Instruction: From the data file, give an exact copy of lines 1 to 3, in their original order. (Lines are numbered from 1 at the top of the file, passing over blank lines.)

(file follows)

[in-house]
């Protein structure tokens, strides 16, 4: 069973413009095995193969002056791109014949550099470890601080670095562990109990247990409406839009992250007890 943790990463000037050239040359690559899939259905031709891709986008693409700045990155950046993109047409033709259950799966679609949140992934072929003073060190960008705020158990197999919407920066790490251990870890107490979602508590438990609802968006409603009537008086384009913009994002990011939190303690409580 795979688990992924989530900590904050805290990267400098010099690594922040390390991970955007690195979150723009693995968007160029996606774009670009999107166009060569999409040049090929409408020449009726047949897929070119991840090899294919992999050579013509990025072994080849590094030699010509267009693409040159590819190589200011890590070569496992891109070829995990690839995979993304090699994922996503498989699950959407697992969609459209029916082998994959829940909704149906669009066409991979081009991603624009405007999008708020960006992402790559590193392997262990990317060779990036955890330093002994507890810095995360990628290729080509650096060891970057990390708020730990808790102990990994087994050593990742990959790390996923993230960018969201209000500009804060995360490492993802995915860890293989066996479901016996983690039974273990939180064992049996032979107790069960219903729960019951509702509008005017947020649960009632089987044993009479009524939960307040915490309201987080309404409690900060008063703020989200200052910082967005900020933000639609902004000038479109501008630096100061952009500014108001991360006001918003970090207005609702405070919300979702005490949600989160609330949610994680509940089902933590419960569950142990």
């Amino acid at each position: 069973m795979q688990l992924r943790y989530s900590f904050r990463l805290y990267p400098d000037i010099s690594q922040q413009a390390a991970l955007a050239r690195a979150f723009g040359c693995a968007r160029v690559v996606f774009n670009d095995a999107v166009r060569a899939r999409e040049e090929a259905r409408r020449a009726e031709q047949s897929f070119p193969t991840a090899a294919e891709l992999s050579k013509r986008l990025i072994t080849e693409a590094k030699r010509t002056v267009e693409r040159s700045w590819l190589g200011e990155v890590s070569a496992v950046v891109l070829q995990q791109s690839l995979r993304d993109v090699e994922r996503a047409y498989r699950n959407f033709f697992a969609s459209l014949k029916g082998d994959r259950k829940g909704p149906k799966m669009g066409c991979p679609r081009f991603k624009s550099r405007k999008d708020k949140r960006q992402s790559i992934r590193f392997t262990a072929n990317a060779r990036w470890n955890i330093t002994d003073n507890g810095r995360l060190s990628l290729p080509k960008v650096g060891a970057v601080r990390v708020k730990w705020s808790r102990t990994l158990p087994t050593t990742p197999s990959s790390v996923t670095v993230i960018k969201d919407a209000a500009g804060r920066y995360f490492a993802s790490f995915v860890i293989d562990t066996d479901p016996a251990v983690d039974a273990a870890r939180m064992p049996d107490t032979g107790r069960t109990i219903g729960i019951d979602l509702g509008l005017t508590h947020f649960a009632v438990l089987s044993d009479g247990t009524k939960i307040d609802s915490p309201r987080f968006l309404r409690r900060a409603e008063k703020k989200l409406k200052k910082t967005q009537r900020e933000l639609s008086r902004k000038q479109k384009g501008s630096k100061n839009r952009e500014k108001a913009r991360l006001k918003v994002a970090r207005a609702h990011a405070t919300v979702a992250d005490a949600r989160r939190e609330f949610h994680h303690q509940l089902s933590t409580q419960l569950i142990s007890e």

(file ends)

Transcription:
[in-house]
């Protein structure tokens, strides 16, 4: 069973413009095995193969002056791109014949550099470890601080670095562990109990247990409406839009992250007890 943790990463000037050239040359690559899939259905031709891709986008693409700045990155950046993109047409033709259950799966679609949140992934072929003073060190960008705020158990197999919407920066790490251990870890107490979602508590438990609802968006409603009537008086384009913009994002990011939190303690409580 795979688990992924989530900590904050805290990267400098010099690594922040390390991970955007690195979150723009693995968007160029996606774009670009999107166009060569999409040049090929409408020449009726047949897929070119991840090899294919992999050579013509990025072994080849590094030699010509267009693409040159590819190589200011890590070569496992891109070829995990690839995979993304090699994922996503498989699950959407697992969609459209029916082998994959829940909704149906669009066409991979081009991603624009405007999008708020960006992402790559590193392997262990990317060779990036955890330093002994507890810095995360990628290729080509650096060891970057990390708020730990808790102990990994087994050593990742990959790390996923993230960018969201209000500009804060995360490492993802995915860890293989066996479901016996983690039974273990939180064992049996032979107790069960219903729960019951509702509008005017947020649960009632089987044993009479009524939960307040915490309201987080309404409690900060008063703020989200200052910082967005900020933000639609902004000038479109501008630096100061952009500014108001991360006001918003970090207005609702405070919300979702005490949600989160609330949610994680509940089902933590419960569950142990």
């Amino acid at each position: 069973m795979q688990l992924r943790y989530s900590f904050r990463l805290y990267p400098d000037i010099s690594q922040q413009a390390a991970l955007a050239r690195a979150f723009g040359c693995a968007r160029v690559v996606f774009n670009d095995a999107v166009r060569a899939r999409e040049e090929a259905r409408r020449a009726e031709q047949s897929f070119p193969t991840a090899a294919e891709l992999s050579k013509r986008l990025i072994t080849e693409a590094k030699r010509t002056v267009e693409r040159s700045w590819l190589g200011e990155v890590s070569a496992v950046v891109l070829q995990q791109s690839l995979r993304d993109v090699e994922r996503a047409y498989r699950n959407f033709f697992a969609s459209l014949k029916g082998d994959r259950k829940g909704p149906k799966m669009g066409c991979p679609r081009f991603k624009s550099r405007k999008d708020k949140r960006q992402s790559i992934r590193f392997t262990a072929n990317a060779r990036w470890n955890i330093t002994d003073n507890g810095r995360l060190s990628l290729p080509k960008v650096g060891a970057v601080r990390v708020k730990w705020s808790r102990t990994l158990p087994t050593t990742p197999s990959s790390v996923t670095v993230i960018k969201d919407a209000a500009g804060r920066y995360f490492a993802s790490f995915v860890i293989d562990t066996d479901p016996a251990v983690d039974a273990a870890r939180m064992p049996d107490t032979g107790r069960t109990i219903g729960i019951d979602l509702g509008l005017t508590h947020f649960a009632v438990l089987s044993d009479g247990t009524k939960i307040d609802s915490p309201r987080f968006l309404r409690r900060a409603e008063k703020k989200l409406k200052k910082t967005q009537r900020e933000l639609s008086r902004k000038q479109k384009g501008s630096k100061n839009r952009e500014k108001a913009r991360l006001k918003v994002a970090r207005a609702h990011a405070t919300v979702a992250d005490a949600r989160r939190e609330f949610h994680h303690q509940l089902s933590t409580q419960l569950i142990s007890e």